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Sulfur – The forgotten mineral?

Above image by Yeexin Richelle/

What comes to mind when you think of Sulfur – is it a yellow substance, a Sulfur spring, something you learned about in chemistry, or a remedy used to treat burns?

I would describe Sulfur as a forgotten mineral. It helps repair tissues, assists in the production of collagen, detoxifies the body and perhaps most importantly, it helps the cells in the body become more penetrable yet despite all of this, it has no recommended daily allowances set by government. This mineral could be considered critical to life however I’ve never seen it fortified in cereals or any other foods.

I see the definition of health to be the body’s ability to absorb nutrients, and to rid itself from toxins. Sulfur allows this, and without it, the cells become leathery, unnecessarily holding onto toxins, and not absorbing nutrients efficiently. When our body cannot eliminate toxins through the usual pathways (liver, kidneys, and large intestine), they are stored in our fat cells for many years. This can cause fatigue, weight gain, oxidative stress, insulin resistance (possibly leading to diabetes) and other illness.

I first heard about Sulfur whilst researching nutrition in general, and after realizing its importance, decided to supplement with it for a short period to see if there were any benefits. This decision was based on the fact that Sulfur appeared to be lacking in the modern diet as it was easily destroyed through the freezing, dehydrating, cooking and storage of food. Although it can be found in eggs, onions, garlic, leeks, and cruciferous vegetables, I didn’t believe this would be sufficient given the possible lifelong deficiencies dating back to ancient Egyptian and Roman times. We used to live a life that involved bathing in Sulfur springs and drinking Sulfur-rich rain water. However with the modern day convenience and sterilization processes, we have eradicated many of those common practices.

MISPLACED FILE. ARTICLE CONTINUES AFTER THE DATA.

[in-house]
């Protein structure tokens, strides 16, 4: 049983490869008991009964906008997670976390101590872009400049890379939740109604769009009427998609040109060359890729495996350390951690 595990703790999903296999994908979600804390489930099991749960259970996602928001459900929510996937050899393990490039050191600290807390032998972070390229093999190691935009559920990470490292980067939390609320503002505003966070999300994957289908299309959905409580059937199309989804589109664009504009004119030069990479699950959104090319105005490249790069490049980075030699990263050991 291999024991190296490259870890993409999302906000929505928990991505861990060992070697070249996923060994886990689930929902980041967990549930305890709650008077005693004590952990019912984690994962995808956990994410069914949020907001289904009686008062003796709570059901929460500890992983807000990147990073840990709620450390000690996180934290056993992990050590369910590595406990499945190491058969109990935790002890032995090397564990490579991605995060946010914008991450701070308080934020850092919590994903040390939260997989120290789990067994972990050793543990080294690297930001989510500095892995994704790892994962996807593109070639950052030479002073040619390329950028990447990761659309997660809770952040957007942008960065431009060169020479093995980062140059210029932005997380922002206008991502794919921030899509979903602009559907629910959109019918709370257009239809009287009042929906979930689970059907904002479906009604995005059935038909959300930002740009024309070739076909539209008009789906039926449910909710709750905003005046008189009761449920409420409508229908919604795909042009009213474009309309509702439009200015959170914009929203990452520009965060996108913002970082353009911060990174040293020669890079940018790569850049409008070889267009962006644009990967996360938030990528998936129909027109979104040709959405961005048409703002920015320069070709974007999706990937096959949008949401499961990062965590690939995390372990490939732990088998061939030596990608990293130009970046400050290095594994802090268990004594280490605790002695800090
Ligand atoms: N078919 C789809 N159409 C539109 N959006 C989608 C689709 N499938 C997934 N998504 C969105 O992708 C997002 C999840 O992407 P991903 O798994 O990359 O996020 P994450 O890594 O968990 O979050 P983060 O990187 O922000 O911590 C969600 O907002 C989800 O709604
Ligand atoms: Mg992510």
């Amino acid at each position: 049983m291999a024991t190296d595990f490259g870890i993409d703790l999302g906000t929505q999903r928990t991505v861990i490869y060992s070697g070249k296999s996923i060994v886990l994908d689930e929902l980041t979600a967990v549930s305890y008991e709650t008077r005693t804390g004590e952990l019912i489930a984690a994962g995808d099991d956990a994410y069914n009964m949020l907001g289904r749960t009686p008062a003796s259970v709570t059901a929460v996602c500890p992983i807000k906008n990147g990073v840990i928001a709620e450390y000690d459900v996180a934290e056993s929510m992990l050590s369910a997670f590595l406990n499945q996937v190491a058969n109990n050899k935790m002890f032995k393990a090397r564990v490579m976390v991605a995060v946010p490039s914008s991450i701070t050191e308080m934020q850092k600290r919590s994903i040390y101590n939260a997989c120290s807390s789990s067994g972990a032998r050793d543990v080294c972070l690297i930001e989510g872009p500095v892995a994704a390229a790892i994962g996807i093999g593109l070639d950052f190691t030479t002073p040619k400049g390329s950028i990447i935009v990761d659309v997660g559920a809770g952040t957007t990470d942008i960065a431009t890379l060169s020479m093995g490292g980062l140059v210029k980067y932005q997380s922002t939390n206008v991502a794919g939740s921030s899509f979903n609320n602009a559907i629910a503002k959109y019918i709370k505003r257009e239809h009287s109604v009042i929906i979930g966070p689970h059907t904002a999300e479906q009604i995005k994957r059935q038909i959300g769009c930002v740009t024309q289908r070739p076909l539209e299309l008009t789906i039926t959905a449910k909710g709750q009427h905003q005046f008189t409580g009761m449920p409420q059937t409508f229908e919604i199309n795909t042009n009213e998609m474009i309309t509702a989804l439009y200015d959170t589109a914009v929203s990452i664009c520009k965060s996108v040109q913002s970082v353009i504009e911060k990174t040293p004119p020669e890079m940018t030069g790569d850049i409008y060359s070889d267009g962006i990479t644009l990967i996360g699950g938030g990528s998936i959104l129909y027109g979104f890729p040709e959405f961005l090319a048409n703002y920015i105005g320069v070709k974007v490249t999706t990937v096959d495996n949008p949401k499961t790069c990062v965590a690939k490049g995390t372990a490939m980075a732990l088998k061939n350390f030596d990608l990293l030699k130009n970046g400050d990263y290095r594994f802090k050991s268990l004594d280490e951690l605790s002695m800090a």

Sulfur can be supplemented by using Methylsulfonylmethane (MSM) which is available in powder, crystal, and tablet form. I began supplementing with Msm powder since the tablet form often contained bulking agents and fillers. I only needed a tiny amount, 1\8 of a teaspoon which I mixed with my ultra fine oat drink every day usually in the morning. After a few weeks, during a workout, I noticed I had increased stamina. After this occurred in every subsequent workout, I began researching whether MSM could have this benefit. I discovered that it was being supplemented by athletes and body builders alike, for this exact reason! It is through Sulfur’s ability to detoxify the tissue cells in the body, that it brings more oxygen into the cells. It also reduces muscle fatigue, and improves recovery.

After a few months of supplementation, I began to suffer some flu-symptoms which lasted for about 2 weeks and I knew a friend who had also been supplementing with MSM that also experienced the same symptoms, occurring after 2 weeks and both quickly passed. Other side effects include aches in the legs, depression, and dehydration which don’t tend to be experienced long term. These may be dependent on how much MSM you take and the individual.

Some positive observations include improved digestion, increased mental clarity, and improvements of the skin; my friend noticed reduced cellulite on her legs, reduced fat on the stomach and elimination of period pain.

Isn’t it time we reacquainted ourselves with the possible benefits of Sulfur?

These statements have not been evaluated by the Food and Drug Administration. This product is not intended to diagnose, treat, cure, or prevent any disease.


Jacob, M.D., Stanley W., Ronald M. Lawrence M.D., Ph.D., and Martin Zucker. The Miracle of MSM, the Natural Solution for Pain. New York: Penguin Putnam, 1999.

Les Sellnow. (1996). MSM and DMSO These related products have helped correct several equine ailments.. Available: Last accessed 24th March 2018.


Michael Miller
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